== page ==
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One of the more common–and frightening–forms of medical malpractice occurs when a doctor manages to somehow leave a “foreign object” inside of a patient. Depending on the type and nature of the object, the patient may suffer serious, life-threatening complications weeks, months, or even years after the initial surgery. And once the patient learns about the foreign object, the legal clock starts ticking immediately to bring a malpractice claim against the negligent doctor.
Appeals Court: Hernia Mesh May Qualify as “Foreign Object”
Ohio law governing the time limits of medical malpractice lawsuits is quite complex. A recent decision from the Eighth District Court of Appeals here in Cleveland, Vucsco v. Cleveland Urology Associates, Inc., demonstrates just how such time limits can threaten a viable malpractice claim before it is even heard in court. Fortunately, this particular decision resulted in a favorable outcome for the malpractice victim.
The plaintiff in this case required hernia surgery, which the defendant performed in March 2010. Four years later, the plaintiff returned to the defendant, complaining of “pain, irritation, and bleeding” from an abscess caused by the surgery. A year later, in November 2015, the abscess ruptured.
What happened next is a critical point in the plaintiff’s subsequent medical malpractice claim. The plaintiff said there was a “gauze-like material” seen “protruding from the abscess.” The defendant allegedly removed this material and put it in the trash. The plaintiff’s wife then recovered the material. An expert witness retained by the plaintiff later said the material was a “foul-smelling foreign body” that was likely a piece of hernia mesh implanted during the 2010 hernia repair surgery. The defendant denied the material was hernia mesh and claimed he “had never seen the object being presented by the plaintiffs.”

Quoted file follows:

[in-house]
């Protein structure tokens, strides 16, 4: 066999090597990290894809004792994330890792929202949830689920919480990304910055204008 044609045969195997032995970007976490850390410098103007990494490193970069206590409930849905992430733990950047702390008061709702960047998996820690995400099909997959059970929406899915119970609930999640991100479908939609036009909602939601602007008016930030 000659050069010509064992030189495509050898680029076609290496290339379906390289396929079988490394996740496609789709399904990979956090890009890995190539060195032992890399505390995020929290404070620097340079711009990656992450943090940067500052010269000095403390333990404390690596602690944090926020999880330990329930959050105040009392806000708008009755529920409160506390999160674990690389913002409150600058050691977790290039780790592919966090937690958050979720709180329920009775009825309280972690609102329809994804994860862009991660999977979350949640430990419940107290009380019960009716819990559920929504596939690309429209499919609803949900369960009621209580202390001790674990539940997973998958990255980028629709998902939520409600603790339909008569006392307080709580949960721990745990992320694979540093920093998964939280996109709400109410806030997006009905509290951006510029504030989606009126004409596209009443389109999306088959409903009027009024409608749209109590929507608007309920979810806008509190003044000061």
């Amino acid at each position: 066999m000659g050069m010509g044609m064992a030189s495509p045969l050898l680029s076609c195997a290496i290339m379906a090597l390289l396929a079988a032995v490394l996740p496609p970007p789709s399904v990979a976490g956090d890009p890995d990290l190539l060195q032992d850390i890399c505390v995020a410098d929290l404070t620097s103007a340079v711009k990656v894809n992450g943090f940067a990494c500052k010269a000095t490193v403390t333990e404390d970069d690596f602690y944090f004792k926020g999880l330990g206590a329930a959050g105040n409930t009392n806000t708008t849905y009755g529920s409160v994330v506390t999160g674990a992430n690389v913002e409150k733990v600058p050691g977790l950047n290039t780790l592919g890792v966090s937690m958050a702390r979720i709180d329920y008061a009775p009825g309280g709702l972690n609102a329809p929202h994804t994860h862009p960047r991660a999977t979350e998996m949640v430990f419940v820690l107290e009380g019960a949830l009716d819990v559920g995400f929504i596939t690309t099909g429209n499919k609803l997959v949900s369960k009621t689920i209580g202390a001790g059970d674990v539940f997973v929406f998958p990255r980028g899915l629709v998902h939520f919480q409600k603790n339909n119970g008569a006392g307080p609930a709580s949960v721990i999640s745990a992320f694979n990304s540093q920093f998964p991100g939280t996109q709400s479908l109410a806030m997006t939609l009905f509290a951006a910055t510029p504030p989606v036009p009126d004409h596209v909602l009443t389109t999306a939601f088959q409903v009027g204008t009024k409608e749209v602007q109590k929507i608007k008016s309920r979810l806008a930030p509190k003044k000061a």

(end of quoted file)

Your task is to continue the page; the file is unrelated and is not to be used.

So why does any of this matter? Well, the plaintiff filed his lawsuit in November 2016, just under one year after the defendant removed the alleged hernia mesh. The defense nevertheless argued the lawsuit was barred by Ohio’s statute of repose. This is a state law that says a victim normally cannot file a medical malpractice lawsuit more than 4 years after the “occurrence” giving rise to the claim. Here, the defense argued the 4-year clock started to run on the date of the original hernia repair surgery in 2010, meaning the plaintiff’s right to sue expired in 2014.
There is an exception to the four-year rule, however, when the claim is based on allegations the doctor left a “foreign object” in the victim’s body. In that case, the statute of repose is extended to one year after the discovery of the object. Under this exception, the plaintiff’s lawsuit could proceed.
But the trial court determined the exception did not apply, holding there was “no evidence that a ‘foreign object’ was negligently left in the [plaintiff’s] body.” The Court of Appeals disagreed. It noted state law did not expressly define what qualifies as a “foreign object.” And while that term normally applies to items like surgical tools, the appeals court said “other items may constitute foreign objects depending on the circumstances involved,” including the alleged hernia mesh in this case.
Contact the Cleveland Medical Malpractice Lawyers at Tittle & Perlmuter Today
Doctors and hospitals will use every legal tool available to them to avoid liability for a malpractice claim. That is why if you are the injured patient, it is imperative you work with an experienced Cleveland medical malpractice attorney who strives to make the law work for you and not against you. Call Tittle & Perlmuter at (216) 308-1522 if you need to speak with an attorney today.